Which prenatal and postnatal factors increase the risk for osteoporosis in older adults?

Updated: Jan 20, 2021
  • Author: Rachel Elizabeth Whitaker Elam, MD, MSc; Chief Editor: Herbert S Diamond, MD  more...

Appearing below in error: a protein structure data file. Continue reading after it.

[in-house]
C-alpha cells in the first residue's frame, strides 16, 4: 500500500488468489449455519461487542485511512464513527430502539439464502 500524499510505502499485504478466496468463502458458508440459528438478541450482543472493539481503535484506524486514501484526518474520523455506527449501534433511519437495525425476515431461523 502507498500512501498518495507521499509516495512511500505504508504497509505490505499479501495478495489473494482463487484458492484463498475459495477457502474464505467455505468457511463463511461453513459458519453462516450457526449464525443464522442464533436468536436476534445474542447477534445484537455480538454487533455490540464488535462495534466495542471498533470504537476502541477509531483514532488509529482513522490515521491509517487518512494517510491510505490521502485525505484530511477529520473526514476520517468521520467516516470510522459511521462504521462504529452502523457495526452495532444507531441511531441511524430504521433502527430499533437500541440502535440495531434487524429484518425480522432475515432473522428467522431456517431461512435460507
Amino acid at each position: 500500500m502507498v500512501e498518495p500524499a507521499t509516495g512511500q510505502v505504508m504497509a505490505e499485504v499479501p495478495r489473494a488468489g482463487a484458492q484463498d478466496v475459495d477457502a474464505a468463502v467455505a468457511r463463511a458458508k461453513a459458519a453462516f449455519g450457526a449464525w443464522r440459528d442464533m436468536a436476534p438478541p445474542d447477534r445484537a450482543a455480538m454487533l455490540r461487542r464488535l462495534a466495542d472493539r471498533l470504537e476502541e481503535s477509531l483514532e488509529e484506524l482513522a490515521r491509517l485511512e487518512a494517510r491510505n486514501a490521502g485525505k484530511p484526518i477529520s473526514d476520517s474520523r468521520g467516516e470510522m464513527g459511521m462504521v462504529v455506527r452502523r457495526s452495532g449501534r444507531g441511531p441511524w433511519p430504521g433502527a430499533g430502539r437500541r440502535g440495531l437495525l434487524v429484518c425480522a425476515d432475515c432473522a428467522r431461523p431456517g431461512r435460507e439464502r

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Prenatal and postnatal factors contribute to adult bone mass. In one study, the health of the mother in pregnancy, the infant’s birth weight, and the child’s weight at age 1 year were predictive of adult bone mass in the seventh decade for men and women. [50] It is postulated that growth in the first year of life programs growth hormone secretion, and that this programming is maintained into the seventh decade. [51] Higher birth weight and rapid growth in the first year of life predicted increased bone mass in adults aged 65-75 years. Maternal nutritional imbalance and deficiency may have an effect that is transmitted to the next generation. [52]

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